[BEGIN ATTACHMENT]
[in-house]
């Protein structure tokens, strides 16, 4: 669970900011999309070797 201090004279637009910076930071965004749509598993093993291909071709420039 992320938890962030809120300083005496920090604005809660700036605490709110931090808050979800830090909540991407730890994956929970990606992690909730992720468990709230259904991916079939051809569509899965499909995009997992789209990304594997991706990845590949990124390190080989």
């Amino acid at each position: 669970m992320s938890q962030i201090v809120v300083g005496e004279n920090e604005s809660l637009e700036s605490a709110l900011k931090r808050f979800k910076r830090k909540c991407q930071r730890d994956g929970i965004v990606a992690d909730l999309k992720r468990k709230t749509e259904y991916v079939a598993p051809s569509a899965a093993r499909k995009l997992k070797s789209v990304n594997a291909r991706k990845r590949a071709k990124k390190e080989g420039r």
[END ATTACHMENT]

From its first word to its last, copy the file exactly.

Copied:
[in-house]
């Protein structure tokens, strides 16, 4: 669970900011999309070797 201090004279637009910076930071965004749509598993093993291909071709420039 992320938890962030809120300083005496920090604005809660700036605490709110931090808050979800830090909540991407730890994956929970990606992690909730992720468990709230259904991916079939051809569509899965499909995009997992789209990304594997991706990845590949990124390190080989």
């Amino acid at each position: 669970m992320s938890q962030i201090v809120v300083g005496e004279n920090e604005s809660l637009e700036s605490a709110l900011k931090r808050f979800k910076r830090k909540c991407q930071r730890d994956g929970i965004v990606a992690d909730l999309k992720r468990k709230t749509e259904y991916v079939a598993p051809s569509a899965a093993r499909k995009l997992k070797s789209v990304n594997a291909r991706k990845r590949a071709k990124k390190e080989g420039r």